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Franklin High, 1935

Franklin High, 1935


I visited the former Franklin High School last night. It now houses several different schools. School #58 had an expedition and a teacher friend invited us to come by. I was very impressed with the student displays on hydrofracking and the Triangle Shirtwaist Factory Fire.

I was also struck by the beauty of the building. Franklin was built in 1930 on 23 acres at Hudson and Norton. Back in 1930, Rochester had 325,000 residents and Kodak employed 23,000 people. When it was built, Franklin was the largest school east of the Mississippi, with 500 rooms and a mile of hallways. At one point, Franklin had 4,100 students.  Check out this Life Magazine spread on the school, which includes a bizarre boys shower picture.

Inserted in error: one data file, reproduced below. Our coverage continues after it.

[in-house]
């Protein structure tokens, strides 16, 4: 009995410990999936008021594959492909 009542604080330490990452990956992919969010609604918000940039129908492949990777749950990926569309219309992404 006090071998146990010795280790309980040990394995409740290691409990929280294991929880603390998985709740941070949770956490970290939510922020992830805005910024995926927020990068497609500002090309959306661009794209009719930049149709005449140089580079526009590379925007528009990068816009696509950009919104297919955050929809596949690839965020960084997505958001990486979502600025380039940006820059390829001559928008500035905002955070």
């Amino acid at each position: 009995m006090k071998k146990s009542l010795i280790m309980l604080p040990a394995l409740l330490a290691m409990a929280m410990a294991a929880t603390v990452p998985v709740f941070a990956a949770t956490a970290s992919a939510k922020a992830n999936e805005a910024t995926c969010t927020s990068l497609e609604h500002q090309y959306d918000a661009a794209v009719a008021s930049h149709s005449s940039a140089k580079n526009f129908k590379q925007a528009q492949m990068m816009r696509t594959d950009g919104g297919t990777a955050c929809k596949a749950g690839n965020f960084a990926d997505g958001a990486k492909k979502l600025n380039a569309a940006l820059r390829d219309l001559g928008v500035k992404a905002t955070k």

They just don’t build schools like this anymore. Marshall, Jefferson and Charlotte are also beautiful schools, loaded with big windows, wood and decorative features. I’m encouraged that the modernization plans already under way in some schools are preserving many of the historical features. These schools are community treasures.

The Auditorium

The Auditorium


Students lost in World War II. Memorial outside the auditorium.

Students lost in World War II. Memorial outside the auditorium.


Benjamin Franklin quote near main entrance.

Benjamin Franklin quote near main entrance.


Benjamin Franklin quote near main entrance. Unfortunately, metal detectors detract from beauty.

Benjamin Franklin quote near main entrance. Unfortunately, metal detectors detract from beauty.


Links of the Day:

– Buffalo’s bishop lives in an 11.500 square foot mansion with nine bedrooms and six bathrooms. Some are wondering if he’ll sell the million-dollar place, with Pope Francis living so simply.

– On the $350 family rebate check, a Buffalo columnist writes, “The only group it’s still acceptable to single out are the childless”